One problem with worker placement games is the first player advantage. While giving players who start later more resources, the fact that players can use a space someone else has claimed does help even the playing field. You also might be planning to rest on your turn to get your settlers back when another player decides to use your spot and you find yourself in a position to work that turn, allowing you to play again quicker. The fact that you don’t need to reset the board for player rounds speeds up the game significantly too.
Later rounds of a worker placement can get lengthy because there are more options. While more spaces on the board will become available as exploration tiles are removed, there’s never an overwhelming number of options. While increasing the number of settlers during the game does give you more options, making it possible to use locations others have used increases your options more.
When getting a scoring card that allows you to get an exploration tile which will free up a location on the board and give you a bonus. Deciding on whether to choose by the exploration tile bonus or what that location does can make choosing the exploration tile tricky. While the removal of exploration tiles does provide more locations, I felt that there could have been more scoring locations with the ability to remove scoring cards.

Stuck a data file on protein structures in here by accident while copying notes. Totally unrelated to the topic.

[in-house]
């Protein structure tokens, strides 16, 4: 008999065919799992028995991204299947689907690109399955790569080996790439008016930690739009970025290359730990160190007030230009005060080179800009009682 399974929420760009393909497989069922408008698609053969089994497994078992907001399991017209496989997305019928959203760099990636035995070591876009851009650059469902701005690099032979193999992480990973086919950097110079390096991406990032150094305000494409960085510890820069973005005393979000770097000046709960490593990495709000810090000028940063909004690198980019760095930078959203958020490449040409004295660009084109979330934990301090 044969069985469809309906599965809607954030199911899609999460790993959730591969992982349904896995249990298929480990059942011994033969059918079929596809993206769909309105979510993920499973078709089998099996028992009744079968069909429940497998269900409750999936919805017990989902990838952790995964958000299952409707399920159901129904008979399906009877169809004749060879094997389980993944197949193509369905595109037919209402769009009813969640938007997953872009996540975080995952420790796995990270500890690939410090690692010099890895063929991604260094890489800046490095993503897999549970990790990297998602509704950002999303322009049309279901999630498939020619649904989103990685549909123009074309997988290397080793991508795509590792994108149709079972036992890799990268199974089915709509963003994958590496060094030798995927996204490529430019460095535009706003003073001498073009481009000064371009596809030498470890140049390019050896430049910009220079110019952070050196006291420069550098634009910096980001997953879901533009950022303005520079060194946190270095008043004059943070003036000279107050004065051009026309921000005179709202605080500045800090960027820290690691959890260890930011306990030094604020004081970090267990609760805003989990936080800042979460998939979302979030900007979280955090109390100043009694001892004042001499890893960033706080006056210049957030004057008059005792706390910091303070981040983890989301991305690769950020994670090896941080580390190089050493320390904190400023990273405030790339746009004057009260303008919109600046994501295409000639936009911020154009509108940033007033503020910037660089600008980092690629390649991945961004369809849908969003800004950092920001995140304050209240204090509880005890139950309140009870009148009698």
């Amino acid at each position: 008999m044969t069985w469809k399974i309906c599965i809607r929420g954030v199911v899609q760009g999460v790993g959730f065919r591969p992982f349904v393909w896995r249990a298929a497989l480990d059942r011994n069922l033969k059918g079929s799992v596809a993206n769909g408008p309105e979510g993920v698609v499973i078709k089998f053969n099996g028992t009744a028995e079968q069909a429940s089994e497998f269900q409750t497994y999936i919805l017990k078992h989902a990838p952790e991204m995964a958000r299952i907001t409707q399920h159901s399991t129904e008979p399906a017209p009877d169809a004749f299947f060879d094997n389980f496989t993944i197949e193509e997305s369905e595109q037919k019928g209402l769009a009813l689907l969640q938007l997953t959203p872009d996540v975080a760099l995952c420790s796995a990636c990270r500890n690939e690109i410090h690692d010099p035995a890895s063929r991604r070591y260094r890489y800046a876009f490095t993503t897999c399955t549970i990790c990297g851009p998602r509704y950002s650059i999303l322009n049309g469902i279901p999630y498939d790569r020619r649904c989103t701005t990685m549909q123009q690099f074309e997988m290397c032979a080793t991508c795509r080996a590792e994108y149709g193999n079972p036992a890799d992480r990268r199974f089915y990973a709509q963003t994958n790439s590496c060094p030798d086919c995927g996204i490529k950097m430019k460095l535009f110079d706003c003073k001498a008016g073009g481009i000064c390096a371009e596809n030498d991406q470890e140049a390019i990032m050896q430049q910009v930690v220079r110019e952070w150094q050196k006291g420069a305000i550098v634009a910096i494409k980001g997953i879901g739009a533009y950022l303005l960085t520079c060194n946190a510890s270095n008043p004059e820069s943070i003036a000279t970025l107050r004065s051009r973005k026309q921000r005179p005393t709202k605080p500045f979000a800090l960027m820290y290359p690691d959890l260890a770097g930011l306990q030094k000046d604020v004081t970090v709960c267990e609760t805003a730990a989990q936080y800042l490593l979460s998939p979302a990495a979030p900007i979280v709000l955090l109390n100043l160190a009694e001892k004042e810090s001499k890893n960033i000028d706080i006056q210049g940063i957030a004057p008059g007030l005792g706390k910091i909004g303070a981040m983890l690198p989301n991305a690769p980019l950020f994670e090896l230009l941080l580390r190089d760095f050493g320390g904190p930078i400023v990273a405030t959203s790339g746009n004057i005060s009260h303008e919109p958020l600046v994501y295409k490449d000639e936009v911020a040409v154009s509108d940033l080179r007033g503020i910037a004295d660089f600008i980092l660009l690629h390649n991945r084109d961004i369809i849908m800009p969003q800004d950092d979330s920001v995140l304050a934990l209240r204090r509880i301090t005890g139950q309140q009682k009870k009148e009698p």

The cubes included in A New World are similar to the ones in the other Century games, while the scoring cards are similar to the tarot cards in Spice Road. The location boards are a bit thin feeling since they aren’t cardboard and get used in every single game. The only other complaint that I have about the components is the fact that the meeples used as settlers you use for placing on a location are tiny. They’re so small that they can be difficult to pick up and place. I understand that keeping the same form factor for all the boxes in the Century series is important and using less materials is a noble cause, but the production values make A New World feel a bit cheap in comparison to the other games.
A New World comes with rules to combine this game with Spice Road, Eastern Wonders, or all three together. Being able to smash up multiple games is an interesting concept and I think I’ll try it after we’ve played it enough that we want to mix things up a bit. In the meantime, playing the Century games by themselves is enough.
Century - A New World
Century - A New World is a great twist on the typical worker placement game. Needing multiple workers to use a location and being able to use a location already occupied by someone else are easy concepts to understand. Yet these options give A New World meaningful decisions each turn. If you're already a fan of the first two Century games or you want a worker placement game with a unique twist, then getting A New World is a no-brainer.